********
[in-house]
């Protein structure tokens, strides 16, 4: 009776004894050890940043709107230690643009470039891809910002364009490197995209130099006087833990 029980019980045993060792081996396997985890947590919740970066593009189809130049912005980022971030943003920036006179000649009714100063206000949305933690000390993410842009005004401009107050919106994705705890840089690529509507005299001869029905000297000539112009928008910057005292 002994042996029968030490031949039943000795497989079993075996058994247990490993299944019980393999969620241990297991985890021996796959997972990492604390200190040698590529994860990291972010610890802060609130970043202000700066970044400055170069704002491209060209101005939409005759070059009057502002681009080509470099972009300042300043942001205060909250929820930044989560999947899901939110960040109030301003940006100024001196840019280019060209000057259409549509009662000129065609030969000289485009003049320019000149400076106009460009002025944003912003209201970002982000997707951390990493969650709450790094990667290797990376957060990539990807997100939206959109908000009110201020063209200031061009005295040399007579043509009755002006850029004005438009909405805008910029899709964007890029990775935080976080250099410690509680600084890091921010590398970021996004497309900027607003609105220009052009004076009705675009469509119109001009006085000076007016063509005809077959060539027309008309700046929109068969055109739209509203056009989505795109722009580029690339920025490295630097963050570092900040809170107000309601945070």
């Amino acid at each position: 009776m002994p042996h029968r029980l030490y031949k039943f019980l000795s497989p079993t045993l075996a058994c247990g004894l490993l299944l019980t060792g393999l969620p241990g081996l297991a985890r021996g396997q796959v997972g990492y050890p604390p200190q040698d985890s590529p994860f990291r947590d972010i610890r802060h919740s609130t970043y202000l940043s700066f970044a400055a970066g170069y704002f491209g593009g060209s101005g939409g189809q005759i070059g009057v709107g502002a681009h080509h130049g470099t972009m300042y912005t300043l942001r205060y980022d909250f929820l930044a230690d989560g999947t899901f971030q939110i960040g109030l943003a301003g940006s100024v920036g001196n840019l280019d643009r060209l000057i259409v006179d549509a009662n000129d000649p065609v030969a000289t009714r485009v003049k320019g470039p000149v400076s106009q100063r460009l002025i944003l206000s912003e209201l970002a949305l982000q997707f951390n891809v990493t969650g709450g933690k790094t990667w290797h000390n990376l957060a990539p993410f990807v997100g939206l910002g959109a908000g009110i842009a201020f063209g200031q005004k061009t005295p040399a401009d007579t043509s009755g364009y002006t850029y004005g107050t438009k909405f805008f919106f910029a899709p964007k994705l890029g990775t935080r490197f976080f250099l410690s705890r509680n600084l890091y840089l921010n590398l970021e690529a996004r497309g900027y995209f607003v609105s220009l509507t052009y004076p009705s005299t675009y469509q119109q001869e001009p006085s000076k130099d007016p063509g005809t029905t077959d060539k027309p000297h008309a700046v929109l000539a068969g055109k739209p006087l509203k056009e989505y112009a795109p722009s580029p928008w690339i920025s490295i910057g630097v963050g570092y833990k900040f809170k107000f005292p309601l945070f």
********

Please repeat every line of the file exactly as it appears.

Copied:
[in-house]
């Protein structure tokens, strides 16, 4: 009776004894050890940043709107230690643009470039891809910002364009490197995209130099006087833990 029980019980045993060792081996396997985890947590919740970066593009189809130049912005980022971030943003920036006179000649009714100063206000949305933690000390993410842009005004401009107050919106994705705890840089690529509507005299001869029905000297000539112009928008910057005292 002994042996029968030490031949039943000795497989079993075996058994247990490993299944019980393999969620241990297991985890021996796959997972990492604390200190040698590529994860990291972010610890802060609130970043202000700066970044400055170069704002491209060209101005939409005759070059009057502002681009080509470099972009300042300043942001205060909250929820930044989560999947899901939110960040109030301003940006100024001196840019280019060209000057259409549509009662000129065609030969000289485009003049320019000149400076106009460009002025944003912003209201970002982000997707951390990493969650709450790094990667290797990376957060990539990807997100939206959109908000009110201020063209200031061009005295040399007579043509009755002006850029004005438009909405805008910029899709964007890029990775935080976080250099410690509680600084890091921010590398970021996004497309900027607003609105220009052009004076009705675009469509119109001009006085000076007016063509005809077959060539027309008309700046929109068969055109739209509203056009989505795109722009580029690339920025490295630097963050570092900040809170107000309601945070």
């Amino acid at each position: 009776m002994p042996h029968r029980l030490y031949k039943f019980l000795s497989p079993t045993l075996a058994c247990g004894l490993l299944l019980t060792g393999l969620p241990g081996l297991a985890r021996g396997q796959v997972g990492y050890p604390p200190q040698d985890s590529p994860f990291r947590d972010i610890r802060h919740s609130t970043y202000l940043s700066f970044a400055a970066g170069y704002f491209g593009g060209s101005g939409g189809q005759i070059g009057v709107g502002a681009h080509h130049g470099t972009m300042y912005t300043l942001r205060y980022d909250f929820l930044a230690d989560g999947t899901f971030q939110i960040g109030l943003a301003g940006s100024v920036g001196n840019l280019d643009r060209l000057i259409v006179d549509a009662n000129d000649p065609v030969a000289t009714r485009v003049k320019g470039p000149v400076s106009q100063r460009l002025i944003l206000s912003e209201l970002a949305l982000q997707f951390n891809v990493t969650g709450g933690k790094t990667w290797h000390n990376l957060a990539p993410f990807v997100g939206l910002g959109a908000g009110i842009a201020f063209g200031q005004k061009t005295p040399a401009d007579t043509s009755g364009y002006t850029y004005g107050t438009k909405f805008f919106f910029a899709p964007k994705l890029g990775t935080r490197f976080f250099l410690s705890r509680n600084l890091y840089l921010n590398l970021e690529a996004r497309g900027y995209f607003v609105s220009l509507t052009y004076p009705s005299t675009y469509q119109q001869e001009p006085s000076k130099d007016p063509g005809t029905t077959d060539k027309p000297h008309a700046v929109l000539a068969g055109k739209p006087l509203k056009e989505y112009a795109p722009s580029p928008w690339i920025s490295i910057g630097v963050g570092y833990k900040f809170k107000f005292p309601l945070f």